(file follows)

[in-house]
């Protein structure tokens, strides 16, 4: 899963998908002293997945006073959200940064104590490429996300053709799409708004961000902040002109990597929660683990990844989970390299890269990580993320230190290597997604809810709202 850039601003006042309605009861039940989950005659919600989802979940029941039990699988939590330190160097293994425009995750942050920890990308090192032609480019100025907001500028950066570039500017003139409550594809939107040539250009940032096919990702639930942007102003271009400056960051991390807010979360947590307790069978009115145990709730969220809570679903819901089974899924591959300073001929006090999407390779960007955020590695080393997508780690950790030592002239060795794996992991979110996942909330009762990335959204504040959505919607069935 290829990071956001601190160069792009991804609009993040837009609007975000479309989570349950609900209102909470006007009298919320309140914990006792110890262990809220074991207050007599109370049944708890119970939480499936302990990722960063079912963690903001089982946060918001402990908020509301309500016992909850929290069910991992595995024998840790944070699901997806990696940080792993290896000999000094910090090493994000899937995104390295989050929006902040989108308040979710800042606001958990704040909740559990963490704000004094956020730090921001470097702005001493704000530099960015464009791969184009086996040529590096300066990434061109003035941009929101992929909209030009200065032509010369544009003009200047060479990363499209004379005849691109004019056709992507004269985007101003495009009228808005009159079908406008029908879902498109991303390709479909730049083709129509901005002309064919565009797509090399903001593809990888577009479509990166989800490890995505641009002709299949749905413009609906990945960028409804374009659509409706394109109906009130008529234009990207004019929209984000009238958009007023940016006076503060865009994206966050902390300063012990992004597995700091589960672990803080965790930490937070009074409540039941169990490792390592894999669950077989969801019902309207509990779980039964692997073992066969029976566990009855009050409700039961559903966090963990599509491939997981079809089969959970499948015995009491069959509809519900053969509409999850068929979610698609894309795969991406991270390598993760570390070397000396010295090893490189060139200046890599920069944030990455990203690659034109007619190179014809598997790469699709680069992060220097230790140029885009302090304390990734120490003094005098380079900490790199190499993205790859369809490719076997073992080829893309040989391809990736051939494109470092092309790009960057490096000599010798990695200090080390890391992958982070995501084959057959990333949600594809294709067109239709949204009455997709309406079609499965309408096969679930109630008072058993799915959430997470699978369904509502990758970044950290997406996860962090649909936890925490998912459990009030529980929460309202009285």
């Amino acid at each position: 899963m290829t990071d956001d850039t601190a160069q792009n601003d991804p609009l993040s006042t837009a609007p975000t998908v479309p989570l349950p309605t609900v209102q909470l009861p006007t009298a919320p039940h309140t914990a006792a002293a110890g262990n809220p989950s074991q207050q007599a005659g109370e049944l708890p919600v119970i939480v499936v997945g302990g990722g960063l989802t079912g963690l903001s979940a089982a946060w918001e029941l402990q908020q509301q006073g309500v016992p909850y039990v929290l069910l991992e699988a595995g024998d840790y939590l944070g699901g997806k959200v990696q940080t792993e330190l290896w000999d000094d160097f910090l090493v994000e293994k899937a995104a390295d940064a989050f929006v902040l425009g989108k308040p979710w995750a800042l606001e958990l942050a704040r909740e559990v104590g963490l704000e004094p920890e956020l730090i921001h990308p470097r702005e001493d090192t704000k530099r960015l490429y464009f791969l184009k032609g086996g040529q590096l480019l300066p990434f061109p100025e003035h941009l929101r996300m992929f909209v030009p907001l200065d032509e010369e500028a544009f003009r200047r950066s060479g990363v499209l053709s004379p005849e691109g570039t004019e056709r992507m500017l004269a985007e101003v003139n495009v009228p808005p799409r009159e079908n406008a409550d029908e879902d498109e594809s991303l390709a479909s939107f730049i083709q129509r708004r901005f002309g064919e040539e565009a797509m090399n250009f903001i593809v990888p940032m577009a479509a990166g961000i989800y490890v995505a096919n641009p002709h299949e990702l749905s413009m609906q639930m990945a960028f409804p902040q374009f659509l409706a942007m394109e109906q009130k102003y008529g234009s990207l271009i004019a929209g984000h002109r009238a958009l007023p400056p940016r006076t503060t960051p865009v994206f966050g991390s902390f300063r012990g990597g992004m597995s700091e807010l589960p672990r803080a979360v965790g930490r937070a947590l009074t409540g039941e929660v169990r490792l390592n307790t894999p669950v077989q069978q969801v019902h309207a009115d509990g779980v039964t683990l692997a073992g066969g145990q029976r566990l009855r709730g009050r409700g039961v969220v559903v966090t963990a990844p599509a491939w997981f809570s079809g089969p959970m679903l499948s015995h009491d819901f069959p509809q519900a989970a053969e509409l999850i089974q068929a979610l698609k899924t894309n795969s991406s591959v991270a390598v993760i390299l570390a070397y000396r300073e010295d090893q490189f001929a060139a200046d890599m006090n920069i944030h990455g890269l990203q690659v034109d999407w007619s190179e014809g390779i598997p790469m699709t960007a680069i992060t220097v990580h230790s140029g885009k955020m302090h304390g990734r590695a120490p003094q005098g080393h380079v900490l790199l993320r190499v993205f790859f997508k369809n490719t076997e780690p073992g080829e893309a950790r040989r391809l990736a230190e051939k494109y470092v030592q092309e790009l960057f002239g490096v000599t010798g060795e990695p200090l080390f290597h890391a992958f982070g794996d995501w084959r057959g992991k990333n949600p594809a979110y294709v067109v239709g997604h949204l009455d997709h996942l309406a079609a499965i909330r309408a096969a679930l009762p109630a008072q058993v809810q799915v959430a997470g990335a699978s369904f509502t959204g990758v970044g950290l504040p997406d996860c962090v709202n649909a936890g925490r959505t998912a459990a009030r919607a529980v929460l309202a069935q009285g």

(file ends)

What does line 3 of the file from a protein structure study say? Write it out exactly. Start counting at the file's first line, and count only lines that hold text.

């Amino acid at each position: 899963m290829t990071d956001d850039t601190a160069q792009n601003d991804p609009l993040s006042t837009a609007p975000t998908v479309p989570l349950p309605t609900v209102q909470l009861p006007t009298a919320p039940h309140t914990a006792a002293a110890g262990n809220p989950s074991q207050q007599a005659g109370e049944l708890p919600v119970i939480v499936v997945g302990g990722g960063l989802t079912g963690l903001s979940a089982a946060w918001e029941l402990q908020q509301q006073g309500v016992p909850y039990v929290l069910l991992e699988a595995g024998d840790y939590l944070g699901g997806k959200v990696q940080t792993e330190l290896w000999d000094d160097f910090l090493v994000e293994k899937a995104a390295d940064a989050f929006v902040l425009g989108k308040p979710w995750a800042l606001e958990l942050a704040r909740e559990v104590g963490l704000e004094p920890e956020l730090i921001h990308p470097r702005e001493d090192t704000k530099r960015l490429y464009f791969l184009k032609g086996g040529q590096l480019l300066p990434f061109p100025e003035h941009l929101r996300m992929f909209v030009p907001l200065d032509e010369e500028a544009f003009r200047r950066s060479g990363v499209l053709s004379p005849e691109g570039t004019e056709r992507m500017l004269a985007e101003v003139n495009v009228p808005p799409r009159e079908n406008a409550d029908e879902d498109e594809s991303l390709a479909s939107f730049i083709q129509r708004r901005f002309g064919e040539e565009a797509m090399n250009f903001i593809v990888p940032m577009a479509a990166g961000i989800y490890v995505a096919n641009p002709h299949e990702l749905s413009m609906q639930m990945a960028f409804p902040q374009f659509l409706a942007m394109e109906q009130k102003y008529g234009s990207l271009i004019a929209g984000h002109r009238a958009l007023p400056p940016r006076t503060t960051p865009v994206f966050g991390s902390f300063r012990g990597g992004m597995s700091e807010l589960p672990r803080a979360v965790g930490r937070a947590l009074t409540g039941e929660v169990r490792l390592n307790t894999p669950v077989q069978q969801v019902h309207a009115d509990g779980v039964t683990l692997a073992g066969g145990q029976r566990l009855r709730g009050r409700g039961v969220v559903v966090t963990a990844p599509a491939w997981f809570s079809g089969p959970m679903l499948s015995h009491d819901f069959p509809q519900a989970a053969e509409l999850i089974q068929a979610l698609k899924t894309n795969s991406s591959v991270a390598v993760i390299l570390a070397y000396r300073e010295d090893q490189f001929a060139a200046d890599m006090n920069i944030h990455g890269l990203q690659v034109d999407w007619s190179e014809g390779i598997p790469m699709t960007a680069i992060t220097v990580h230790s140029g885009k955020m302090h304390g990734r590695a120490p003094q005098g080393h380079v900490l790199l993320r190499v993205f790859f997508k369809n490719t076997e780690p073992g080829e893309a950790r040989r391809l990736a230190e051939k494109y470092v030592q092309e790009l960057f002239g490096v000599t010798g060795e990695p200090l080390f290597h890391a992958f982070g794996d995501w084959r057959g992991k990333n949600p594809a979110y294709v067109v239709g997604h949204l009455d997709h996942l309406a079609a499965i909330r309408a096969a679930l009762p109630a008072q058993v809810q799915v959430a997470g990335a699978s369904f509502t959204g990758v970044g950290l504040p997406d996860c962090v709202n649909a936890g925490r959505t998912a459990a009030r919607a529980v929460l309202a069935q009285g």